Addiction, Fantasy & Kink
Sex is a powerful experience and it can take time to learn how to enjoy it in such a way that it doesn't control or overwhelm us. If we can manage our sexual desires in the same way we manage our selves, we can start using sex creatively within our lives and our relationships. Sex therapy can help with the problems that arise and change them into something more positive.
Sex Addiction - The release and euphoria we experience in sex are so powerful that we can feel compelled to repeat again and again sexual experiences that turn us on. That's no bad thing unless the behaviour becomes so compulsive that it pushes other experiences and other people aside. Masturbation, viewing online pornography, or sex with multiple partners are not bad in themselves, but they can become compulsive. Scientific research has yet to establish whether we can become "addicted" to sex in the same way as to drugs or alcohol. However, if you feel that an aspect of your sex life has got out of control, I recommend you come for a consultation to discuss help or referral to specialist services.
Sexual Fantasies - Fantasies are essential to sex. The brain is the most powerful sex organ we have and being turned on mentally is as important as getting a firm erection or becoming well lubricated. However, many people are ashamed of their fantasies and keep them secret from partners. This can be unhealthy for your sex life and your relationship, as you may be excluding a key part of your sexuality. I don't judge the fantasies clients bring, however unusual or outrageous. I encourage them to share and be creative with them, and, when appropriate and safe, to explore them with partners. If you are keeping your fantasies to yourself, then your partner is probably doing the same. You are both likely to be missing out.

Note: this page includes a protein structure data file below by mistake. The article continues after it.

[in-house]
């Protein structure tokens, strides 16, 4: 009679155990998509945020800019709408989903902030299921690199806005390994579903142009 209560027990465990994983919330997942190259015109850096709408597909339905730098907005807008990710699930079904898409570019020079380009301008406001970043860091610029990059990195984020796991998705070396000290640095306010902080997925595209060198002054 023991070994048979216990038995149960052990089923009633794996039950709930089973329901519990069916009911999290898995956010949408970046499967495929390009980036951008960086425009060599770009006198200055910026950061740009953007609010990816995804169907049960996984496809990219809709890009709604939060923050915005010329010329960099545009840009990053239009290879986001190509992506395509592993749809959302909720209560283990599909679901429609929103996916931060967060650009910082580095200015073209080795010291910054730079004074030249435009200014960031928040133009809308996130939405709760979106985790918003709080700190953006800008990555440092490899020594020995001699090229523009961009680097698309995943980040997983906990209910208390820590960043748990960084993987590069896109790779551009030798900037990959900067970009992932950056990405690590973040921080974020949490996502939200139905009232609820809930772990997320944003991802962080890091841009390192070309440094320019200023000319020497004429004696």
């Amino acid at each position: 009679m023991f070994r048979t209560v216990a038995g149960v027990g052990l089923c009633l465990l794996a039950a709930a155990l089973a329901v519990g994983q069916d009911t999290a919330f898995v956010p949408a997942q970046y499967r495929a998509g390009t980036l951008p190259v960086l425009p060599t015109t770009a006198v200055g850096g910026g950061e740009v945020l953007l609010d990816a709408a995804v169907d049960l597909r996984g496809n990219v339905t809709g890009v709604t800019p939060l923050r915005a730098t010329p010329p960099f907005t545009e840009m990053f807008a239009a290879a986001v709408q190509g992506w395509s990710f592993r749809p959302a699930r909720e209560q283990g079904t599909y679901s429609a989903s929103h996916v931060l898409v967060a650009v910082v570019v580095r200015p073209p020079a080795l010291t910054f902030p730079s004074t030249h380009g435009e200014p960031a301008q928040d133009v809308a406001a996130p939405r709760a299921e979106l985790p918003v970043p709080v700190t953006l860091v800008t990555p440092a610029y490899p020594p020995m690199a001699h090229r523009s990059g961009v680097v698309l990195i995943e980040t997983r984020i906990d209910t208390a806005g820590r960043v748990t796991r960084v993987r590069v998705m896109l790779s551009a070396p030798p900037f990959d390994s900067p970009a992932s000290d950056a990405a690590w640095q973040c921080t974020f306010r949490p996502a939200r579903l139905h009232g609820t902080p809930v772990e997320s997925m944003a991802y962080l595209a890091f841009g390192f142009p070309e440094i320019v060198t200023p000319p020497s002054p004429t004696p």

Kink - Some sexual behaviours are still regarded as "perversions" or "fetishes" by society, but those who enjoy them more often use the term "kink". The most common of these are BDSM and cross dressing. Many couples enjoy these behaviours occasionally in their sex play while others make them the main focus of sex. Accepting that you are interested in different forms of sexual expression can be difficult. Many think them shameful and if your partner is not comfortable with your kinks this can lead to tension. I don't judge any behaviour that is consensual between adults and I am happy to work with clients and couples who are exploring and coming to terms with kink behaviour in their sex lives.
I am always happy to discuss without obligation how I work and how I might be able to help. You might also find the following pages helpful:
- The New Sex & Couples Therapy
- Sex, Relationships & Growth
- Male Sexual Problems
- Female Sexual Problems
Whatever the issue that you want to address, the most important step is to call a therapist to talk about it.